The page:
A coalition of nonprofits and criminal-justice-reform groups—as well as nine-time Grammy Award winner John Legend—will submit a petition of 130,000 signatures to President Obama, asking him to remove the felony-check box on job applications.
The wider movement is called “ban the box,” and it argues that inclusion of felony criminal history so early in the hiring process allows employers to unfairly judge former felons, which can lead to higher recidivism and potential discrimination in a country where black men are unequally arrested and imprisoned.
Criminal-justice reform has been increasingly included in national conversations of discrimination. This year has seen the widely debated killings of several unarmed black men, followed by recent sentencing-reform bills by both the Senate and the House, as well as the upcoming release of 6,000 prisoners.
Some of the groups involved with the petition are the American Civil Liberties Union, the National Coalition on Black Civic Participation, the Racial Justice Action Center, and MoveOn.org, as well as many others.
“Too many Americans are unaware,” says John Legend in a video that accompanies the online petition, “that for the past 40 years, we have criminalized more and more acts, and have enacted harsher penalties. As a result of these policies, nearly 1 in 3 Americans have a criminal record that shows up on a routine background check.”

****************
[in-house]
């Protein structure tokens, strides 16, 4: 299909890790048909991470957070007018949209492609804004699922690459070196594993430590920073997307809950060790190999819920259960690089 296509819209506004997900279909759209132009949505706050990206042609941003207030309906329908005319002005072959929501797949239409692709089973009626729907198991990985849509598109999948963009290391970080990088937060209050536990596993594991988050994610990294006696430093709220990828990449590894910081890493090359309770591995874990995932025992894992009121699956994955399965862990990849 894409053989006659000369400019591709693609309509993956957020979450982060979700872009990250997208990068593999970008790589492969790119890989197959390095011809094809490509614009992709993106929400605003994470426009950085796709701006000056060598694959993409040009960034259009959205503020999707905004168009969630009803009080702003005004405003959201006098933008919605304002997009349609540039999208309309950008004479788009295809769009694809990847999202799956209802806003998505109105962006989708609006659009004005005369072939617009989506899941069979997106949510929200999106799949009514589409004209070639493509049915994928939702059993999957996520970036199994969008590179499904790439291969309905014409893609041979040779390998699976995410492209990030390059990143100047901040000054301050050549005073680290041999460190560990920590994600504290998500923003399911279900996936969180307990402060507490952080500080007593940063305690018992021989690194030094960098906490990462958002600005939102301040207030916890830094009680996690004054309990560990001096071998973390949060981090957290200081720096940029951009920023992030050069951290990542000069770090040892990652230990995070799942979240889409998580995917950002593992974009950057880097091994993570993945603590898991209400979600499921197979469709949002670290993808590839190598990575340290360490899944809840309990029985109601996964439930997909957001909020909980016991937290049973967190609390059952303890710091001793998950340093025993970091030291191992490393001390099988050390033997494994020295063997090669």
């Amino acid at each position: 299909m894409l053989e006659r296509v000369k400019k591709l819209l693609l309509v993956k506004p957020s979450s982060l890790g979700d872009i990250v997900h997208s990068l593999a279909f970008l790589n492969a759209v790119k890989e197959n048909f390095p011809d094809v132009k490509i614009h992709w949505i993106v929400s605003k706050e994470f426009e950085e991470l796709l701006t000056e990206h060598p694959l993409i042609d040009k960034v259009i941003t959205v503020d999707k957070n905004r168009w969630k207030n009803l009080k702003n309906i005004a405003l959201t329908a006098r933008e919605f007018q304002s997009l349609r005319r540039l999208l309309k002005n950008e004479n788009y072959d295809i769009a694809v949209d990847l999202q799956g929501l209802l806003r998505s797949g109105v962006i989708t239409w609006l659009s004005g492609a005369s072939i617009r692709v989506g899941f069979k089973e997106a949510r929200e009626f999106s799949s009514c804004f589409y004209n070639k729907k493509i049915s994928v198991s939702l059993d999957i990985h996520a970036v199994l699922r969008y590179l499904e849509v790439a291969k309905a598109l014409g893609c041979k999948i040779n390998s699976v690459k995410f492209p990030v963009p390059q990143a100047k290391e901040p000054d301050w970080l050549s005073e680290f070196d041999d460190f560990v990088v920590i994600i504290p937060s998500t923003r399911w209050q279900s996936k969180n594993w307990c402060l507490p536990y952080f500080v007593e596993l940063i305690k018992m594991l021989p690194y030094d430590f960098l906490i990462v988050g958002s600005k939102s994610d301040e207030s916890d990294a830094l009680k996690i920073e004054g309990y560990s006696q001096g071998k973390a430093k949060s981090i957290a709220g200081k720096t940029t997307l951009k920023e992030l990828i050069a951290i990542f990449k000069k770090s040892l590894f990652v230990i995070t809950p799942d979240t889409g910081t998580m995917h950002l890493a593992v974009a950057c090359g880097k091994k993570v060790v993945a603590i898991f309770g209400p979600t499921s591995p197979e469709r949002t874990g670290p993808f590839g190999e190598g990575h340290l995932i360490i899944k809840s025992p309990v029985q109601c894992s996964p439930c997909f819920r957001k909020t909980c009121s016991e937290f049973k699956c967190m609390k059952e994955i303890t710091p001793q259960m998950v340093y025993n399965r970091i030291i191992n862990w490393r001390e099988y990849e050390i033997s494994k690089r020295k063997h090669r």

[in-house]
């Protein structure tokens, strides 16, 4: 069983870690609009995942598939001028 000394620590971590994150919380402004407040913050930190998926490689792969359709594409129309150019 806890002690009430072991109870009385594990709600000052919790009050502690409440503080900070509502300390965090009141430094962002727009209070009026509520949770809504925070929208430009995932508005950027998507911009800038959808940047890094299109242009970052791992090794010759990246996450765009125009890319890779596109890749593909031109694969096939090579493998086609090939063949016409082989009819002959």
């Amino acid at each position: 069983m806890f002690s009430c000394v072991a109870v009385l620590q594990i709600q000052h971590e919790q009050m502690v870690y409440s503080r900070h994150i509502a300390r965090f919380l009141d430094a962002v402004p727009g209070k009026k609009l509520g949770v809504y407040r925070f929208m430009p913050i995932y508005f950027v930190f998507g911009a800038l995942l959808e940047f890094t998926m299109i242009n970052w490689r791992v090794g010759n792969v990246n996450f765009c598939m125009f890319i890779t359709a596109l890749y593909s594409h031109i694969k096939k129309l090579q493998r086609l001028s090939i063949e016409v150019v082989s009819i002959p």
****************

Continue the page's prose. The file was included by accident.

The U.S. has long been criticized for its inordinate prison population, which represents nearly 25 percent of people incarcerated worldwide.
Some 19 states, including California, Virginia, and Colorado, have ban-the-box policies on the books, the petition notes, but there are many more laws and other states that prevent people with felony records from fully integrating. “Employers like Target and Wal-Mart have changed their policies and we thank them,” Legend says. “We need others to do this also. One place to start is by changing the policies of the federal government.”
The petition asks Obama to sign an executive order that would ban the box for federal-government employers and contractors. Reforms such as this, the petition argues, are crucial to reducing recidivism and the black unemployment rate.
This article is from the archive of our partner National Journal.
This article is part of our Next America: Criminal Justice project, which is supported by a grant from the John D. and Catherine T. MacArthur Foundation.